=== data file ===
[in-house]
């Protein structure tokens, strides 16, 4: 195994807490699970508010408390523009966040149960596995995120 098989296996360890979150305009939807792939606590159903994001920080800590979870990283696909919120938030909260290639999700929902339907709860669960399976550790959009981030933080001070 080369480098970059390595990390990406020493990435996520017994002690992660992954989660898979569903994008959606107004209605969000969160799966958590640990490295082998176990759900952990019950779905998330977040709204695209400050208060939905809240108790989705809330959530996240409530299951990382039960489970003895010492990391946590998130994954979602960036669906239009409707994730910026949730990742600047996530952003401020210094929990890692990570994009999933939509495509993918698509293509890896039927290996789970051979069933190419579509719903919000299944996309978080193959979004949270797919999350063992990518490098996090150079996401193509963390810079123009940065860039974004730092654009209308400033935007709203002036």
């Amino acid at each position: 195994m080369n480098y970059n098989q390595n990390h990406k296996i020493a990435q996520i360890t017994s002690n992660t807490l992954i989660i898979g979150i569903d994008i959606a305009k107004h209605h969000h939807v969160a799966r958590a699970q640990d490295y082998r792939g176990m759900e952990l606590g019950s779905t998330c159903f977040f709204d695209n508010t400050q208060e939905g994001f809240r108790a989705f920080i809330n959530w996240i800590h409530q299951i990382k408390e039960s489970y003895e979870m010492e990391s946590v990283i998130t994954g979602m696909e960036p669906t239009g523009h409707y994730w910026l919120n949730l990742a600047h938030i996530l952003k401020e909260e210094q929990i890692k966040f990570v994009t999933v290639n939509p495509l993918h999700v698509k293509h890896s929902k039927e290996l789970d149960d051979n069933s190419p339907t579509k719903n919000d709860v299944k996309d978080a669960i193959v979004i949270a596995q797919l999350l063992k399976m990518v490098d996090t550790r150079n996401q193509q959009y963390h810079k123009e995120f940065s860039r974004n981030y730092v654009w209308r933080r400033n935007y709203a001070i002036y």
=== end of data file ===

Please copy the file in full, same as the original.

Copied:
[in-house]
């Protein structure tokens, strides 16, 4: 195994807490699970508010408390523009966040149960596995995120 098989296996360890979150305009939807792939606590159903994001920080800590979870990283696909919120938030909260290639999700929902339907709860669960399976550790959009981030933080001070 080369480098970059390595990390990406020493990435996520017994002690992660992954989660898979569903994008959606107004209605969000969160799966958590640990490295082998176990759900952990019950779905998330977040709204695209400050208060939905809240108790989705809330959530996240409530299951990382039960489970003895010492990391946590998130994954979602960036669906239009409707994730910026949730990742600047996530952003401020210094929990890692990570994009999933939509495509993918698509293509890896039927290996789970051979069933190419579509719903919000299944996309978080193959979004949270797919999350063992990518490098996090150079996401193509963390810079123009940065860039974004730092654009209308400033935007709203002036």
């Amino acid at each position: 195994m080369n480098y970059n098989q390595n990390h990406k296996i020493a990435q996520i360890t017994s002690n992660t807490l992954i989660i898979g979150i569903d994008i959606a305009k107004h209605h969000h939807v969160a799966r958590a699970q640990d490295y082998r792939g176990m759900e952990l606590g019950s779905t998330c159903f977040f709204d695209n508010t400050q208060e939905g994001f809240r108790a989705f920080i809330n959530w996240i800590h409530q299951i990382k408390e039960s489970y003895e979870m010492e990391s946590v990283i998130t994954g979602m696909e960036p669906t239009g523009h409707y994730w910026l919120n949730l990742a600047h938030i996530l952003k401020e909260e210094q929990i890692k966040f990570v994009t999933v290639n939509p495509l993918h999700v698509k293509h890896s929902k039927e290996l789970d149960d051979n069933s190419p339907t579509k719903n919000d709860v299944k996309d978080a669960i193959v979004i949270a596995q797919l999350l063992k399976m990518v490098d996090t550790r150079n996401q193509q959009y963390h810079k123009e995120f940065s860039r974004n981030y730092v654009w209308r933080r400033n935007y709203a001070i002036y």